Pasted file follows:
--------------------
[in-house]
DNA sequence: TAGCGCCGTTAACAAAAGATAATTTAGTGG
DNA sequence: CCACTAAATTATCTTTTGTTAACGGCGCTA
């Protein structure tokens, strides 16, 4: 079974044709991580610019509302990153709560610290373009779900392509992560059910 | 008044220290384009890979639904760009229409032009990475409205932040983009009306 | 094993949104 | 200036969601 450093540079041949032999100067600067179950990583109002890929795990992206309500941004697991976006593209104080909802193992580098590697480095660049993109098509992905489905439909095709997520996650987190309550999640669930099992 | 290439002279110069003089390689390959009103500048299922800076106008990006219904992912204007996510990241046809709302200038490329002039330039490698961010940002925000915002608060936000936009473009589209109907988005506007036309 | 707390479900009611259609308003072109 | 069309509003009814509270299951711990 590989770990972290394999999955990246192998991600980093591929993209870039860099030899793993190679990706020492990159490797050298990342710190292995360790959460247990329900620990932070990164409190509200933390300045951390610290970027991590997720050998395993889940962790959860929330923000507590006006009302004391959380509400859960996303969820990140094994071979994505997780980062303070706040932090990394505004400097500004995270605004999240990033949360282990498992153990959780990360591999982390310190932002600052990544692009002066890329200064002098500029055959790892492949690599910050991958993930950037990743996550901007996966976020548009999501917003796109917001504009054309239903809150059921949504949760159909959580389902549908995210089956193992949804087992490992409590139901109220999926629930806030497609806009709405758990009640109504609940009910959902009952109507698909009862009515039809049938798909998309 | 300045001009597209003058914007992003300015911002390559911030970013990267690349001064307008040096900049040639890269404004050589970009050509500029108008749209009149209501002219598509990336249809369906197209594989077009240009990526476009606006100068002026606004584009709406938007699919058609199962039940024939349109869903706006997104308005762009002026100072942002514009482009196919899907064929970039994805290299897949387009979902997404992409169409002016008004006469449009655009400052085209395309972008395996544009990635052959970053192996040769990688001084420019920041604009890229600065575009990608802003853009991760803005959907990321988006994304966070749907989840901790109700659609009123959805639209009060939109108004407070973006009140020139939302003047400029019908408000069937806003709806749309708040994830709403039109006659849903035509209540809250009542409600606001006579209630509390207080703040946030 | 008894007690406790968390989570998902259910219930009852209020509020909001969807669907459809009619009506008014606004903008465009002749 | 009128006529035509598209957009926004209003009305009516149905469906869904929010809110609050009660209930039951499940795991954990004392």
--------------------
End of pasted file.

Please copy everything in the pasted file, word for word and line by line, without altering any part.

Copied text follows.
[in-house]
DNA sequence: TAGCGCCGTTAACAAAAGATAATTTAGTGG
DNA sequence: CCACTAAATTATCTTTTGTTAACGGCGCTA
């Protein structure tokens, strides 16, 4: 079974044709991580610019509302990153709560610290373009779900392509992560059910 | 008044220290384009890979639904760009229409032009990475409205932040983009009306 | 094993949104 | 200036969601 450093540079041949032999100067600067179950990583109002890929795990992206309500941004697991976006593209104080909802193992580098590697480095660049993109098509992905489905439909095709997520996650987190309550999640669930099992 | 290439002279110069003089390689390959009103500048299922800076106008990006219904992912204007996510990241046809709302200038490329002039330039490698961010940002925000915002608060936000936009473009589209109907988005506007036309 | 707390479900009611259609308003072109 | 069309509003009814509270299951711990 590989770990972290394999999955990246192998991600980093591929993209870039860099030899793993190679990706020492990159490797050298990342710190292995360790959460247990329900620990932070990164409190509200933390300045951390610290970027991590997720050998395993889940962790959860929330923000507590006006009302004391959380509400859960996303969820990140094994071979994505997780980062303070706040932090990394505004400097500004995270605004999240990033949360282990498992153990959780990360591999982390310190932002600052990544692009002066890329200064002098500029055959790892492949690599910050991958993930950037990743996550901007996966976020548009999501917003796109917001504009054309239903809150059921949504949760159909959580389902549908995210089956193992949804087992490992409590139901109220999926629930806030497609806009709405758990009640109504609940009910959902009952109507698909009862009515039809049938798909998309 | 300045001009597209003058914007992003300015911002390559911030970013990267690349001064307008040096900049040639890269404004050589970009050509500029108008749209009149209501002219598509990336249809369906197209594989077009240009990526476009606006100068002026606004584009709406938007699919058609199962039940024939349109869903706006997104308005762009002026100072942002514009482009196919899907064929970039994805290299897949387009979902997404992409169409002016008004006469449009655009400052085209395309972008395996544009990635052959970053192996040769990688001084420019920041604009890229600065575009990608802003853009991760803005959907990321988006994304966070749907989840901790109700659609009123959805639209009060939109108004407070973006009140020139939302003047400029019908408000069937806003709806749309708040994830709403039109006659849903035509209540809250009542409600606001006579209630509390207080703040946030 | 008894007690406790968390989570998902259910219930009852209020509020909001969807669907459809009619009506008014606004903008465009002749 | 009128006529035509598209957009926004209003009305009516149905469906869904929010809110609050009660209930039951499940795991954990004392």